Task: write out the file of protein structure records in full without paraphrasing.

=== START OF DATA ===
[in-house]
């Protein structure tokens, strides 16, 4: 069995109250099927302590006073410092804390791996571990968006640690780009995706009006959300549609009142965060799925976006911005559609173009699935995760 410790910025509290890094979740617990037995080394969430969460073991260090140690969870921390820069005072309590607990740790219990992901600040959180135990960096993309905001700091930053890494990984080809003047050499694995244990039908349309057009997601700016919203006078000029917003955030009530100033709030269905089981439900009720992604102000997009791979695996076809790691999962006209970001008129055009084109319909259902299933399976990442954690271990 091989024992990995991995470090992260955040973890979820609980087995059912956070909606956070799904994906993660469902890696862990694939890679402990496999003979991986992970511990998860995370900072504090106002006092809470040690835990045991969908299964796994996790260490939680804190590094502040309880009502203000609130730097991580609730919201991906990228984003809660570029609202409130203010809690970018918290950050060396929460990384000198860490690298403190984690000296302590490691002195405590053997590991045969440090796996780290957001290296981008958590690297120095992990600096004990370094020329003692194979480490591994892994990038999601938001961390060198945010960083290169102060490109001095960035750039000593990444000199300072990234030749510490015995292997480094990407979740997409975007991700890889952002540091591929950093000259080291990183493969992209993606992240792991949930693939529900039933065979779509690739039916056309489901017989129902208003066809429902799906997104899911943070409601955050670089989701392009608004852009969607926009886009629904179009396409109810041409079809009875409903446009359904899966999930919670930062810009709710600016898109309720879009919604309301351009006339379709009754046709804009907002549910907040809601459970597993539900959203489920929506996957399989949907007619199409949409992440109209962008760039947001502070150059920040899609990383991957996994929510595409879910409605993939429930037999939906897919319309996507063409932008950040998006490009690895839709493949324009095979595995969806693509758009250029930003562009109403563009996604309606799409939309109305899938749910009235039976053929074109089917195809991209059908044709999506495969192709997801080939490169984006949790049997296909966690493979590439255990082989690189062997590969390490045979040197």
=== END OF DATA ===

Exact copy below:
[in-house]
């Protein structure tokens, strides 16, 4: 069995109250099927302590006073410092804390791996571990968006640690780009995706009006959300549609009142965060799925976006911005559609173009699935995760 410790910025509290890094979740617990037995080394969430969460073991260090140690969870921390820069005072309590607990740790219990992901600040959180135990960096993309905001700091930053890494990984080809003047050499694995244990039908349309057009997601700016919203006078000029917003955030009530100033709030269905089981439900009720992604102000997009791979695996076809790691999962006209970001008129055009084109319909259902299933399976990442954690271990 091989024992990995991995470090992260955040973890979820609980087995059912956070909606956070799904994906993660469902890696862990694939890679402990496999003979991986992970511990998860995370900072504090106002006092809470040690835990045991969908299964796994996790260490939680804190590094502040309880009502203000609130730097991580609730919201991906990228984003809660570029609202409130203010809690970018918290950050060396929460990384000198860490690298403190984690000296302590490691002195405590053997590991045969440090796996780290957001290296981008958590690297120095992990600096004990370094020329003692194979480490591994892994990038999601938001961390060198945010960083290169102060490109001095960035750039000593990444000199300072990234030749510490015995292997480094990407979740997409975007991700890889952002540091591929950093000259080291990183493969992209993606992240792991949930693939529900039933065979779509690739039916056309489901017989129902208003066809429902799906997104899911943070409601955050670089989701392009608004852009969607926009886009629904179009396409109810041409079809009875409903446009359904899966999930919670930062810009709710600016898109309720879009919604309301351009006339379709009754046709804009907002549910907040809601459970597993539900959203489920929506996957399989949907007619199409949409992440109209962008760039947001502070150059920040899609990383991957996994929510595409879910409605993939429930037999939906897919319309996507063409932008950040998006490009690895839709493949324009095979595995969806693509758009250029930003562009109403563009996604309606799409939309109305899938749910009235039976053929074109089917195809991209059908044709999506495969192709997801080939490169984006949790049997296909966690493979590439255990082989690189062997590969390490045979040197």